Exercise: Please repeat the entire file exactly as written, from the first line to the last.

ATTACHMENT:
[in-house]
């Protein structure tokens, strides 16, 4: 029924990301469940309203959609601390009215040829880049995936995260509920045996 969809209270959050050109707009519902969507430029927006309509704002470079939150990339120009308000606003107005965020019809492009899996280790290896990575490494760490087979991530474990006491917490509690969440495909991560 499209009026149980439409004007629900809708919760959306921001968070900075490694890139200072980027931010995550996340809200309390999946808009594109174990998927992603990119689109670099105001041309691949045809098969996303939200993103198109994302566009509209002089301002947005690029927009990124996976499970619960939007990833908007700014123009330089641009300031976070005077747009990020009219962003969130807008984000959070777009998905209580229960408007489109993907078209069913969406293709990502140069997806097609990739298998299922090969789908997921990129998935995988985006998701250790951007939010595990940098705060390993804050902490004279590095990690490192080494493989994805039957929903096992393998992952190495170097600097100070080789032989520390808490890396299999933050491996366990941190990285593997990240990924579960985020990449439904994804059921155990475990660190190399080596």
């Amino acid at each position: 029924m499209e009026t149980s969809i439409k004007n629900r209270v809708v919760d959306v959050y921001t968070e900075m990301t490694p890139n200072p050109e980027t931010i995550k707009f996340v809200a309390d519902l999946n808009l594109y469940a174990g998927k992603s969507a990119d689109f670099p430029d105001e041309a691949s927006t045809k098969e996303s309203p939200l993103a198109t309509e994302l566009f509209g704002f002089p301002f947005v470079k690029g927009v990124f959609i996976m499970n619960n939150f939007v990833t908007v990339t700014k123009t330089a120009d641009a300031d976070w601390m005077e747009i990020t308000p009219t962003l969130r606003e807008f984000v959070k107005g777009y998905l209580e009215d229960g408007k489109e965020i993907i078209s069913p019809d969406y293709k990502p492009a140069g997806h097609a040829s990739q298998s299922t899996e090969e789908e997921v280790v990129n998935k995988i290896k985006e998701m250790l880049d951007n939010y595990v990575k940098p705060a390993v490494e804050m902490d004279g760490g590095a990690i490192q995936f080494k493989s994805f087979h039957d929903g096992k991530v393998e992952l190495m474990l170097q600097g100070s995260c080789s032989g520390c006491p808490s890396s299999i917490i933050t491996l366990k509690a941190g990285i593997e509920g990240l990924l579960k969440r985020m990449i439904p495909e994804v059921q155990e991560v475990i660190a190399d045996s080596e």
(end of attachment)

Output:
[in-house]
């Protein structure tokens, strides 16, 4: 029924990301469940309203959609601390009215040829880049995936995260509920045996 969809209270959050050109707009519902969507430029927006309509704002470079939150990339120009308000606003107005965020019809492009899996280790290896990575490494760490087979991530474990006491917490509690969440495909991560 499209009026149980439409004007629900809708919760959306921001968070900075490694890139200072980027931010995550996340809200309390999946808009594109174990998927992603990119689109670099105001041309691949045809098969996303939200993103198109994302566009509209002089301002947005690029927009990124996976499970619960939007990833908007700014123009330089641009300031976070005077747009990020009219962003969130807008984000959070777009998905209580229960408007489109993907078209069913969406293709990502140069997806097609990739298998299922090969789908997921990129998935995988985006998701250790951007939010595990940098705060390993804050902490004279590095990690490192080494493989994805039957929903096992393998992952190495170097600097100070080789032989520390808490890396299999933050491996366990941190990285593997990240990924579960985020990449439904994804059921155990475990660190190399080596």
């Amino acid at each position: 029924m499209e009026t149980s969809i439409k004007n629900r209270v809708v919760d959306v959050y921001t968070e900075m990301t490694p890139n200072p050109e980027t931010i995550k707009f996340v809200a309390d519902l999946n808009l594109y469940a174990g998927k992603s969507a990119d689109f670099p430029d105001e041309a691949s927006t045809k098969e996303s309203p939200l993103a198109t309509e994302l566009f509209g704002f002089p301002f947005v470079k690029g927009v990124f959609i996976m499970n619960n939150f939007v990833t908007v990339t700014k123009t330089a120009d641009a300031d976070w601390m005077e747009i990020t308000p009219t962003l969130r606003e807008f984000v959070k107005g777009y998905l209580e009215d229960g408007k489109e965020i993907i078209s069913p019809d969406y293709k990502p492009a140069g997806h097609a040829s990739q298998s299922t899996e090969e789908e997921v280790v990129n998935k995988i290896k985006e998701m250790l880049d951007n939010y595990v990575k940098p705060a390993v490494e804050m902490d004279g760490g590095a990690i490192q995936f080494k493989s994805f087979h039957d929903g096992k991530v393998e992952l190495m474990l170097q600097g100070s995260c080789s032989g520390c006491p808490s890396s299999i917490i933050t491996l366990k509690a941190g990285i593997e509920g990240l990924l579960k969440r985020m990449i439904p495909e994804v059921q155990e991560v475990i660190a190399d045996s080596e």